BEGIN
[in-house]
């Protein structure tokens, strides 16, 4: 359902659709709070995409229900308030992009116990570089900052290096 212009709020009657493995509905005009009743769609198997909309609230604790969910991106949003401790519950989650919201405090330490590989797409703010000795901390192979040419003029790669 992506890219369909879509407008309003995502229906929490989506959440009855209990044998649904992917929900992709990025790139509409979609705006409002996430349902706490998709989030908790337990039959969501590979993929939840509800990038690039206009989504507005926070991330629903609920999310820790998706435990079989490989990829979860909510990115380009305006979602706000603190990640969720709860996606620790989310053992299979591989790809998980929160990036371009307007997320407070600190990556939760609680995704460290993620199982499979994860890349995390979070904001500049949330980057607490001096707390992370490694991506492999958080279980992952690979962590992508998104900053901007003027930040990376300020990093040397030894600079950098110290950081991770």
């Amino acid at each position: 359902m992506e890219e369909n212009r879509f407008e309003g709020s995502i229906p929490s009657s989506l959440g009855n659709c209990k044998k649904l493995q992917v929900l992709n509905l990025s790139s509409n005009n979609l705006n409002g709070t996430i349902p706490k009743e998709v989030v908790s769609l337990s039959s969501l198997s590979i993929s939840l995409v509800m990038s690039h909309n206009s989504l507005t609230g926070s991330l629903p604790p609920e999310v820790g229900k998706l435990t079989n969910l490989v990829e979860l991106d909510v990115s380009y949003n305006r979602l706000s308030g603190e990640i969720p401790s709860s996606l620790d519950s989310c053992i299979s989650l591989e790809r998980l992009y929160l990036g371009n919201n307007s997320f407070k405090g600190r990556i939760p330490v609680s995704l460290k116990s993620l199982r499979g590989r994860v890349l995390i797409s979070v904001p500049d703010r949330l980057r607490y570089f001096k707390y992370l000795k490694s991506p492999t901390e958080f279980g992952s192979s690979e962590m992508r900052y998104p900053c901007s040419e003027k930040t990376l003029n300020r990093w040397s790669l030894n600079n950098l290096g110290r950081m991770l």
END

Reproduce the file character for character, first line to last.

[in-house]
């Protein structure tokens, strides 16, 4: 359902659709709070995409229900308030992009116990570089900052290096 212009709020009657493995509905005009009743769609198997909309609230604790969910991106949003401790519950989650919201405090330490590989797409703010000795901390192979040419003029790669 992506890219369909879509407008309003995502229906929490989506959440009855209990044998649904992917929900992709990025790139509409979609705006409002996430349902706490998709989030908790337990039959969501590979993929939840509800990038690039206009989504507005926070991330629903609920999310820790998706435990079989490989990829979860909510990115380009305006979602706000603190990640969720709860996606620790989310053992299979591989790809998980929160990036371009307007997320407070600190990556939760609680995704460290993620199982499979994860890349995390979070904001500049949330980057607490001096707390992370490694991506492999958080279980992952690979962590992508998104900053901007003027930040990376300020990093040397030894600079950098110290950081991770």
């Amino acid at each position: 359902m992506e890219e369909n212009r879509f407008e309003g709020s995502i229906p929490s009657s989506l959440g009855n659709c209990k044998k649904l493995q992917v929900l992709n509905l990025s790139s509409n005009n979609l705006n409002g709070t996430i349902p706490k009743e998709v989030v908790s769609l337990s039959s969501l198997s590979i993929s939840l995409v509800m990038s690039h909309n206009s989504l507005t609230g926070s991330l629903p604790p609920e999310v820790g229900k998706l435990t079989n969910l490989v990829e979860l991106d909510v990115s380009y949003n305006r979602l706000s308030g603190e990640i969720p401790s709860s996606l620790d519950s989310c053992i299979s989650l591989e790809r998980l992009y929160l990036g371009n919201n307007s997320f407070k405090g600190r990556i939760p330490v609680s995704l460290k116990s993620l199982r499979g590989r994860v890349l995390i797409s979070v904001p500049d703010r949330l980057r607490y570089f001096k707390y992370l000795k490694s991506p492999t901390e958080f279980g992952s192979s690979e962590m992508r900052y998104p900053c901007s040419e003027k930040t990376l003029n300020r990093w040397s790669l030894n600079n950098l290096g110290r950081m991770l």